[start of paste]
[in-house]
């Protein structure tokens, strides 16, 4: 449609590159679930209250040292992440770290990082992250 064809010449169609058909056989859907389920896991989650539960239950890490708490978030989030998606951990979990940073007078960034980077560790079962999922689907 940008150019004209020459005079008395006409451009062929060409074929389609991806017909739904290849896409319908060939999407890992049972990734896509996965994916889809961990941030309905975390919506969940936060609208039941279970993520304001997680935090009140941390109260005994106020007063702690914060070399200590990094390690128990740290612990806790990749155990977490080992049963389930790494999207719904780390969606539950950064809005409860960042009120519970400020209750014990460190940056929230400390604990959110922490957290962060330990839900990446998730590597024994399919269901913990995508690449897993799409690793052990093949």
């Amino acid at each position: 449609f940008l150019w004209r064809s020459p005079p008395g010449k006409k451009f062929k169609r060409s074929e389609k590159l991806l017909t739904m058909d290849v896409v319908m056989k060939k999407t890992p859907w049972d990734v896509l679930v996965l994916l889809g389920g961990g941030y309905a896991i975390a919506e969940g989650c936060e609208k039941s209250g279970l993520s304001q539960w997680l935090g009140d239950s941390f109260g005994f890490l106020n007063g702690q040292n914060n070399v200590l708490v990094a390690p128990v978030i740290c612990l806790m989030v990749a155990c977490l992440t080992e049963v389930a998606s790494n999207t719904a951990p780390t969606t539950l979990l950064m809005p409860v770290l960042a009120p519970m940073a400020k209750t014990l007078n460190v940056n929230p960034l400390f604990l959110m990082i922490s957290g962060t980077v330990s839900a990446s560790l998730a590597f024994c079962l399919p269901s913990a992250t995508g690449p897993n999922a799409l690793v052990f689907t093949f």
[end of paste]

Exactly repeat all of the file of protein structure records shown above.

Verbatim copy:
[in-house]
């Protein structure tokens, strides 16, 4: 449609590159679930209250040292992440770290990082992250 064809010449169609058909056989859907389920896991989650539960239950890490708490978030989030998606951990979990940073007078960034980077560790079962999922689907 940008150019004209020459005079008395006409451009062929060409074929389609991806017909739904290849896409319908060939999407890992049972990734896509996965994916889809961990941030309905975390919506969940936060609208039941279970993520304001997680935090009140941390109260005994106020007063702690914060070399200590990094390690128990740290612990806790990749155990977490080992049963389930790494999207719904780390969606539950950064809005409860960042009120519970400020209750014990460190940056929230400390604990959110922490957290962060330990839900990446998730590597024994399919269901913990995508690449897993799409690793052990093949």
């Amino acid at each position: 449609f940008l150019w004209r064809s020459p005079p008395g010449k006409k451009f062929k169609r060409s074929e389609k590159l991806l017909t739904m058909d290849v896409v319908m056989k060939k999407t890992p859907w049972d990734v896509l679930v996965l994916l889809g389920g961990g941030y309905a896991i975390a919506e969940g989650c936060e609208k039941s209250g279970l993520s304001q539960w997680l935090g009140d239950s941390f109260g005994f890490l106020n007063g702690q040292n914060n070399v200590l708490v990094a390690p128990v978030i740290c612990l806790m989030v990749a155990c977490l992440t080992e049963v389930a998606s790494n999207t719904a951990p780390t969606t539950l979990l950064m809005p409860v770290l960042a009120p519970m940073a400020k209750t014990l007078n460190v940056n929230p960034l400390f604990l959110m990082i922490s957290g962060t980077v330990s839900a990446s560790l998730a590597f024994c079962l399919p269901s913990a992250t995508g690449p897993n999922a799409l690793v052990f689907t093949f």